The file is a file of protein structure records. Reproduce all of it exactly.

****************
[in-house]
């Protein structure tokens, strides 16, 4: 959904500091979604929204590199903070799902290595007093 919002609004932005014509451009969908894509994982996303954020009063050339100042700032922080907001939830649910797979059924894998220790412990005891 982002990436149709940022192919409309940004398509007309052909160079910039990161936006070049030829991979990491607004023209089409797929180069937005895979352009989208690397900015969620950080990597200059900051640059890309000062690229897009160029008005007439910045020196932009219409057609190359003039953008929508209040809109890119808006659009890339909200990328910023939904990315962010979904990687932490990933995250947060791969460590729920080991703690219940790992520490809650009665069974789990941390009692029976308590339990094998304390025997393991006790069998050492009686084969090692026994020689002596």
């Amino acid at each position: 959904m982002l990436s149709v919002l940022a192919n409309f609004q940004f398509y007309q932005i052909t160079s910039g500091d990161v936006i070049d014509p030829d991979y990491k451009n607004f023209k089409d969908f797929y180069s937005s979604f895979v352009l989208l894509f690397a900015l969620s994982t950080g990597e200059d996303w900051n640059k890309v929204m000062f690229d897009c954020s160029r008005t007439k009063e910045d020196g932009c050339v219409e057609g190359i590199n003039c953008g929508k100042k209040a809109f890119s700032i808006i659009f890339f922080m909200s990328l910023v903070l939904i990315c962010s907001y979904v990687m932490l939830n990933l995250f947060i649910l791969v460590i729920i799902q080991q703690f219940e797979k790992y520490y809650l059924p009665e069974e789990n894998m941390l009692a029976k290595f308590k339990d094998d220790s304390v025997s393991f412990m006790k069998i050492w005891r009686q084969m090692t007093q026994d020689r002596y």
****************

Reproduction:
[in-house]
């Protein structure tokens, strides 16, 4: 959904500091979604929204590199903070799902290595007093 919002609004932005014509451009969908894509994982996303954020009063050339100042700032922080907001939830649910797979059924894998220790412990005891 982002990436149709940022192919409309940004398509007309052909160079910039990161936006070049030829991979990491607004023209089409797929180069937005895979352009989208690397900015969620950080990597200059900051640059890309000062690229897009160029008005007439910045020196932009219409057609190359003039953008929508209040809109890119808006659009890339909200990328910023939904990315962010979904990687932490990933995250947060791969460590729920080991703690219940790992520490809650009665069974789990941390009692029976308590339990094998304390025997393991006790069998050492009686084969090692026994020689002596």
């Amino acid at each position: 959904m982002l990436s149709v919002l940022a192919n409309f609004q940004f398509y007309q932005i052909t160079s910039g500091d990161v936006i070049d014509p030829d991979y990491k451009n607004f023209k089409d969908f797929y180069s937005s979604f895979v352009l989208l894509f690397a900015l969620s994982t950080g990597e200059d996303w900051n640059k890309v929204m000062f690229d897009c954020s160029r008005t007439k009063e910045d020196g932009c050339v219409e057609g190359i590199n003039c953008g929508k100042k209040a809109f890119s700032i808006i659009f890339f922080m909200s990328l910023v903070l939904i990315c962010s907001y979904v990687m932490l939830n990933l995250f947060i649910l791969v460590i729920i799902q080991q703690f219940e797979k790992y520490y809650l059924p009665e069974e789990n894998m941390l009692a029976k290595f308590k339990d094998d220790s304390v025997s393991f412990m006790k069998i050492w005891r009686q084969m090692t007093q026994d020689r002596y």